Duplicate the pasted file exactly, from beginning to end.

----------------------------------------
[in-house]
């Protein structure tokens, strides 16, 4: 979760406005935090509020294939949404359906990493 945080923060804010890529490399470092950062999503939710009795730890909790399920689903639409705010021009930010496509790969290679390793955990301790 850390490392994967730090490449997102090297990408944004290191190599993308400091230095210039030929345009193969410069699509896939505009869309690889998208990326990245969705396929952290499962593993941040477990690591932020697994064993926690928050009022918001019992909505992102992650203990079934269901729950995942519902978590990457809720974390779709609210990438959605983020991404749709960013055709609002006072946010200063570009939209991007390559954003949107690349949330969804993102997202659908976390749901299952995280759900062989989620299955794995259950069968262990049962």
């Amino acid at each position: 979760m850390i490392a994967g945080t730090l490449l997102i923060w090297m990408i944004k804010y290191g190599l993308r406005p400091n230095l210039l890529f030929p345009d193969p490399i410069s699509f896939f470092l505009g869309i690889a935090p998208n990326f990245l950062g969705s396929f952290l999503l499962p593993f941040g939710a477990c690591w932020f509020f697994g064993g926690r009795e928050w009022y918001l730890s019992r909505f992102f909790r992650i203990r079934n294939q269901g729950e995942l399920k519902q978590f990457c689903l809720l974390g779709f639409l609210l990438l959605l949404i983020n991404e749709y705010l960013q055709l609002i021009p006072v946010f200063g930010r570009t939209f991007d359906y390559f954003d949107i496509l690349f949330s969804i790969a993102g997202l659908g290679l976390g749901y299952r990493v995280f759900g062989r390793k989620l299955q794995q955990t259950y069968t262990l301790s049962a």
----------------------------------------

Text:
[in-house]
């Protein structure tokens, strides 16, 4: 979760406005935090509020294939949404359906990493 945080923060804010890529490399470092950062999503939710009795730890909790399920689903639409705010021009930010496509790969290679390793955990301790 850390490392994967730090490449997102090297990408944004290191190599993308400091230095210039030929345009193969410069699509896939505009869309690889998208990326990245969705396929952290499962593993941040477990690591932020697994064993926690928050009022918001019992909505992102992650203990079934269901729950995942519902978590990457809720974390779709609210990438959605983020991404749709960013055709609002006072946010200063570009939209991007390559954003949107690349949330969804993102997202659908976390749901299952995280759900062989989620299955794995259950069968262990049962």
């Amino acid at each position: 979760m850390i490392a994967g945080t730090l490449l997102i923060w090297m990408i944004k804010y290191g190599l993308r406005p400091n230095l210039l890529f030929p345009d193969p490399i410069s699509f896939f470092l505009g869309i690889a935090p998208n990326f990245l950062g969705s396929f952290l999503l499962p593993f941040g939710a477990c690591w932020f509020f697994g064993g926690r009795e928050w009022y918001l730890s019992r909505f992102f909790r992650i203990r079934n294939q269901g729950e995942l399920k519902q978590f990457c689903l809720l974390g779709f639409l609210l990438l959605l949404i983020n991404e749709y705010l960013q055709l609002i021009p006072v946010f200063g930010r570009t939209f991007d359906y390559f954003d949107i496509l690349f949330s969804i790969a993102g997202l659908g290679l976390g749901y299952r990493v995280f759900g062989r390793k989620l299955q794995q955990t259950y069968t262990l301790s049962a």